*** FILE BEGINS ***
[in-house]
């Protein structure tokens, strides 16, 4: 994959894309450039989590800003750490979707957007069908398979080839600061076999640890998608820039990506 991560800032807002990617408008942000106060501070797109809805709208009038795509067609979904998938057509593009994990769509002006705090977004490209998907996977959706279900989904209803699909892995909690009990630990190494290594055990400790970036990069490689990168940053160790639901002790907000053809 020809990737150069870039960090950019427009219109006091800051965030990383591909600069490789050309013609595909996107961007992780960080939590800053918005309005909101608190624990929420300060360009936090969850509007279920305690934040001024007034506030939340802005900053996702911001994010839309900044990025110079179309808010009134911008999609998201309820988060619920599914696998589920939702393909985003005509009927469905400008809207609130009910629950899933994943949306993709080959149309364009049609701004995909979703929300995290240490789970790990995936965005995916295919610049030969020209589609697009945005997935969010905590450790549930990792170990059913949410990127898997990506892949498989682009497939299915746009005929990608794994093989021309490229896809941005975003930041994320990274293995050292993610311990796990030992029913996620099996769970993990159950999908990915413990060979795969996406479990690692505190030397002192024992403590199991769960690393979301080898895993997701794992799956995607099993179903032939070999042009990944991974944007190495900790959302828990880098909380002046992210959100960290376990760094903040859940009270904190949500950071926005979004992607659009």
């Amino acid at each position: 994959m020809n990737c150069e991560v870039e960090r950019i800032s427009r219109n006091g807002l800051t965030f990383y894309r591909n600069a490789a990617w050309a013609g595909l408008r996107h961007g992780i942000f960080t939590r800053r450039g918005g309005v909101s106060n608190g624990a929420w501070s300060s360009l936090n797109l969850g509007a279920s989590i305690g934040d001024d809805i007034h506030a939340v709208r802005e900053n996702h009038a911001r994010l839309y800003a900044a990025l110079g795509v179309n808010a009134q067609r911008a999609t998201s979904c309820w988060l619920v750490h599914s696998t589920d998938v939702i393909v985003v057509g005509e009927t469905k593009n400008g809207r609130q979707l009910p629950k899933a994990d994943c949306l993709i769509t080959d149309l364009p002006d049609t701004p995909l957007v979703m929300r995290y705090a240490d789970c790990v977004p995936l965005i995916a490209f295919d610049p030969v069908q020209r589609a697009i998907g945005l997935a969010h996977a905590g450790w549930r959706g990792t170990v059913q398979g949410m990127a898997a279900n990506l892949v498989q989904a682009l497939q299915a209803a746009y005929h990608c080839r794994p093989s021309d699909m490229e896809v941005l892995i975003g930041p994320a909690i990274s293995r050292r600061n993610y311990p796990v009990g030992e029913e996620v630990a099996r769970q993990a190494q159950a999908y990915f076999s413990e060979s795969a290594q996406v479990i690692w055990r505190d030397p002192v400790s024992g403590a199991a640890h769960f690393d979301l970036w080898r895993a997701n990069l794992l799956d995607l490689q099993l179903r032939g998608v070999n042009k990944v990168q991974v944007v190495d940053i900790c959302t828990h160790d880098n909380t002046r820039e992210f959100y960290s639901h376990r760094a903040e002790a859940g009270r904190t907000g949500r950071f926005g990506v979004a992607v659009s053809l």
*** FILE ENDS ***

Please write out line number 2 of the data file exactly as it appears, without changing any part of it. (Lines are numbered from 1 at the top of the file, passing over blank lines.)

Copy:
């Protein structure tokens, strides 16, 4: 994959894309450039989590800003750490979707957007069908398979080839600061076999640890998608820039990506 991560800032807002990617408008942000106060501070797109809805709208009038795509067609979904998938057509593009994990769509002006705090977004490209998907996977959706279900989904209803699909892995909690009990630990190494290594055990400790970036990069490689990168940053160790639901002790907000053809 020809990737150069870039960090950019427009219109006091800051965030990383591909600069490789050309013609595909996107961007992780960080939590800053918005309005909101608190624990929420300060360009936090969850509007279920305690934040001024007034506030939340802005900053996702911001994010839309900044990025110079179309808010009134911008999609998201309820988060619920599914696998589920939702393909985003005509009927469905400008809207609130009910629950899933994943949306993709080959149309364009049609701004995909979703929300995290240490789970790990995936965005995916295919610049030969020209589609697009945005997935969010905590450790549930990792170990059913949410990127898997990506892949498989682009497939299915746009005929990608794994093989021309490229896809941005975003930041994320990274293995050292993610311990796990030992029913996620099996769970993990159950999908990915413990060979795969996406479990690692505190030397002192024992403590199991769960690393979301080898895993997701794992799956995607099993179903032939070999042009990944991974944007190495900790959302828990880098909380002046992210959100960290376990760094903040859940009270904190949500950071926005979004992607659009």